Farnum, Idaho

“The sun lit the clifftops across the deep gulf of evening air, saturating the high flats. The bright blaze striped the tops of the imposing walls, illuminating juts and sculpted waterways waiting to cup the next flash flood. A hundred feet below the rim, the shadows cast purple across every Pantone shade of orange. Shallow snow stippled the larger scene, accentuating the river crescents, metering suspended angles of repose. The canyon is narrow. Maybe a big human shout could be heard from one bank to the other on a still evening like this, but it’s also grand and gracious in its sweep, and deep, compartmented by jutting walls and opened through narrow transits into grand sky-ceiled rooms.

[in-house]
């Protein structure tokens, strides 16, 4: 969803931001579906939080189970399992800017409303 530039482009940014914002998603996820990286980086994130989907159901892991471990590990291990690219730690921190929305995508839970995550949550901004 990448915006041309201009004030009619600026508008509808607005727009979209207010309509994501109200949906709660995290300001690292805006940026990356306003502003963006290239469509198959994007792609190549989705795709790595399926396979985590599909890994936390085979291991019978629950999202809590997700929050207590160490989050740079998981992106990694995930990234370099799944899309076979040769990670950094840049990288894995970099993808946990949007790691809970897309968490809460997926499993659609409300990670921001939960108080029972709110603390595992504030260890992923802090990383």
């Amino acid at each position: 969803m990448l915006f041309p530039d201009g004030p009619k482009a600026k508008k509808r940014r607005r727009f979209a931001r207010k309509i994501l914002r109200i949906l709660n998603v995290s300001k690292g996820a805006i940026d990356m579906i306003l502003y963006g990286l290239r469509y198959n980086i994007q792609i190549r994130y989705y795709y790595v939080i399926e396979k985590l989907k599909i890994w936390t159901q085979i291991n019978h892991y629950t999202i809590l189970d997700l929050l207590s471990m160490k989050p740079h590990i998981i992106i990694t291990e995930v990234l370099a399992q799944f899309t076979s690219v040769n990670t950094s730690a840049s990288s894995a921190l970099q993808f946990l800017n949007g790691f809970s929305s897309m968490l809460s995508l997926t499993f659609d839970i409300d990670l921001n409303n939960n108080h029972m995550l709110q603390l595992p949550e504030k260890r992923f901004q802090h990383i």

The river meandered like a Chinese dragon between the silent cliffs.

I scanned the five-hundred-foot walls for the White House, afraid the sun had already dropped too darkly. But there it was, way down and to my right, neat and square, tucked into an egress the shape of a human eye. Were I a child I would have believed I could cradle the tiny town in my palm. The front ledge was fortressed by an infantry of well-fitted stones, opening at key points to welcome allies or smash enemy fingers. Vermilion desert varnish striped the sheer wall above.”

The White House, Canyon DeChelly

“Ora, Idaho, was such a pretty place it’s hard to imagine in summer at least how that kind of darkness can seep into anybody raised there. Spend a January and it’s not inconceivable but that’s true of the whole northern trackway of the Union Pacific. Try Bill, Wyoming.